Thursday was a whirlwhind of social activity with the launch of the Editor’s second novel, and the second EP from Maude In Cahoots (Dance with Me). By 9pm we realised the food intake of the day had been limited and tummies were doing some serious rumbling. We got parking on South William Street and headed to Bear, but were informed they had stopped serving. At 9.30pm? We headed to South Anne Street to try Indie Dhaba – the new Indian Tapas and Cocktail bar that had opened in the old Venue building. It’s a dining room down three flights of stairs in a large basement. We were pleasantly surprised when we found the dining room both busy and buzzing, something that was not at all evident from the cold and cavernous entrance. They were serving and had a table. Crisis averted for the fussy food columnist and her hungry gay friend! The décor is modern Indian chic with orange Kartell pendant lights low-hanging over the booths, purple and yellow Flashdance-esque wall and mirror designs, and large TV showing Indian MTV. The room is set out with a bar and kitchen on one side and booths on the opposite wall, with tables in the middle.
The menu needed some perusing (not helping the humor of the starving gay). There was ample choice of Indian tapas plates, larger plates, salads, one-pot dishes and Indian favorites. We ordered two tapas plates, a salad, a favorite dish (Murgh Makhani Chicken) and two nan breads, asking for all the food to come together. We ignored the cute ‘Tipples’ menu as we were driving. Tap water came in a stylish jug with mint, lemon and cucumber. We nibbled on the cucumber to combat the hunger pangs. The food arrived in a timely enough manner but with far too many fussy plates to fit on a table for two – a basket each for the nan breads, two rectangular dining plates, a hot skillet with the Murgh Makhani and a massive round bowl with the salad. I scooped the salad onto one of the dining plates and put the nan’s into one basket and we were sorted.
The Makhani Chicken was creamy and mildly spiced but a very small portion for what was supposed to be the gay’s main course, and at €12.50, pricey enough to be served without rice. He used the buttery blistered Nan to scoop up the creamy goodness and give bulk to the dish. My halloumi salad had only two pieces of halloumi, the mixed baby leaves, green beans and cherry tomatoes were zested up with what tasted like a lime dressing and tiny pieces of mango, and combined with the saltiness of the chesse this made for a good dish despite the portion size. I had ordered the Kashmiri Nan, which is their version a Peshwari – a delicious bread stuffed with sultanas, cinnamon, apple and almonds.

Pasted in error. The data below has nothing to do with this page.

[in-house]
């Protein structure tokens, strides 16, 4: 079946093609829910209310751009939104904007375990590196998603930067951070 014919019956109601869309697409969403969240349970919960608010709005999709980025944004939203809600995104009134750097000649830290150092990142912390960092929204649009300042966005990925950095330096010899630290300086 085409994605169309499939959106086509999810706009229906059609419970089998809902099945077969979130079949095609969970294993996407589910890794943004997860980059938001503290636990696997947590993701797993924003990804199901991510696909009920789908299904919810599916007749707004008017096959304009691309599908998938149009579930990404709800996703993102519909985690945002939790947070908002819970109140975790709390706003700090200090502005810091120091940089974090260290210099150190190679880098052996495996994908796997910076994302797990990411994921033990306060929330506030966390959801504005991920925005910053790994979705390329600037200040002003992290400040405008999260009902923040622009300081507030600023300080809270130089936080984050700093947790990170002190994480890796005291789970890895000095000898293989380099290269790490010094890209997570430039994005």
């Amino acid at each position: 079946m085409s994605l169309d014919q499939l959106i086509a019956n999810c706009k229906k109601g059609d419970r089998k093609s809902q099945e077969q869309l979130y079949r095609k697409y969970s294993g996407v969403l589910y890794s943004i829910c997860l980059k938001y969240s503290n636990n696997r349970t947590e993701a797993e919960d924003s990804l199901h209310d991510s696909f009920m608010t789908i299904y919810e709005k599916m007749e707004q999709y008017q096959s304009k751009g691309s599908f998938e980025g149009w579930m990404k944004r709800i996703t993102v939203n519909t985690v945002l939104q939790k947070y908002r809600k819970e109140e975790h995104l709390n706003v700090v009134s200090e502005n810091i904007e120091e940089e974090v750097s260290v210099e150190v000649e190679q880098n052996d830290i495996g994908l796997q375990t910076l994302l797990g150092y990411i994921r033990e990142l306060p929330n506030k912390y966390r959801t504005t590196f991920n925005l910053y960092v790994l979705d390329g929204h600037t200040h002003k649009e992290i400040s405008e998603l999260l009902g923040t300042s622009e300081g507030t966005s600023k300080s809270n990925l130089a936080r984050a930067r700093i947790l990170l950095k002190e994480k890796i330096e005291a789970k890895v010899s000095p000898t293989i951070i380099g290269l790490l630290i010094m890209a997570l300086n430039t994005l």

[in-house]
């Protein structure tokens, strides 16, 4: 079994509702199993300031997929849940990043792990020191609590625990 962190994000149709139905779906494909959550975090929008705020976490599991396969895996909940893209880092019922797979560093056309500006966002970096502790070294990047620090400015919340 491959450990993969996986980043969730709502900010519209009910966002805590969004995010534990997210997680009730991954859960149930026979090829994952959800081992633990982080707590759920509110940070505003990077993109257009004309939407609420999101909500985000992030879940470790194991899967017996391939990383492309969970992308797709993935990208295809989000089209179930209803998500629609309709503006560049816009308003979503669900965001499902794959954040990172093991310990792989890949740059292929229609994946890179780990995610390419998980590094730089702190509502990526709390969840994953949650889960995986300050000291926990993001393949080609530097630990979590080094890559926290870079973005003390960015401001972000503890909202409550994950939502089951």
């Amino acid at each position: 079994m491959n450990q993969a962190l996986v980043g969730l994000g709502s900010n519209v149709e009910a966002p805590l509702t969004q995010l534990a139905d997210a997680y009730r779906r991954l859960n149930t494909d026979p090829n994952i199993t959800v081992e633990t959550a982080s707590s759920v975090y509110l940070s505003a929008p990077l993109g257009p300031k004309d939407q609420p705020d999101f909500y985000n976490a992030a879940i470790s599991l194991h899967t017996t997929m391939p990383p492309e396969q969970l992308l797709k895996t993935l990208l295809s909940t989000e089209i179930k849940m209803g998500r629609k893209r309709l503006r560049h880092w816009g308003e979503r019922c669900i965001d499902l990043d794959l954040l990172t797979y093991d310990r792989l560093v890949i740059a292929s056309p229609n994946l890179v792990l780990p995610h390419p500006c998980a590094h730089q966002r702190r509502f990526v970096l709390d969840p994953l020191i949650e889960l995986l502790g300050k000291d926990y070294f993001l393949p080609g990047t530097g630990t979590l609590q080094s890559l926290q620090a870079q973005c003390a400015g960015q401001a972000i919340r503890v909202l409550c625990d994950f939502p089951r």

We were almost finished when we realised our starters hadn’t arrived. We said nothing as the nans had hit the spot and it was getting late. We waited to see if the starters would appear on the bill or if there would be some comment from the waiter. No sight or mention!
As my eyes are usually bigger than my belly, I think this could be a unique marketing proposition for Indie Dhaba – ‘Over order at your heart’s content and our waiters will only bring you what they think you need’. Perfect for the waistband and the wallet too. Our meal came in at a very reasonable €28, making perhaps the cheapest meal I have ever had out. Having said that, there was no alcohol involved. Maybe I should bring the car more often!
Indie Dhaba, 21-26 Anne’s Lane, Sout Anne Street, Dublin 2, (01) 707 9898, www.dhaba.ie
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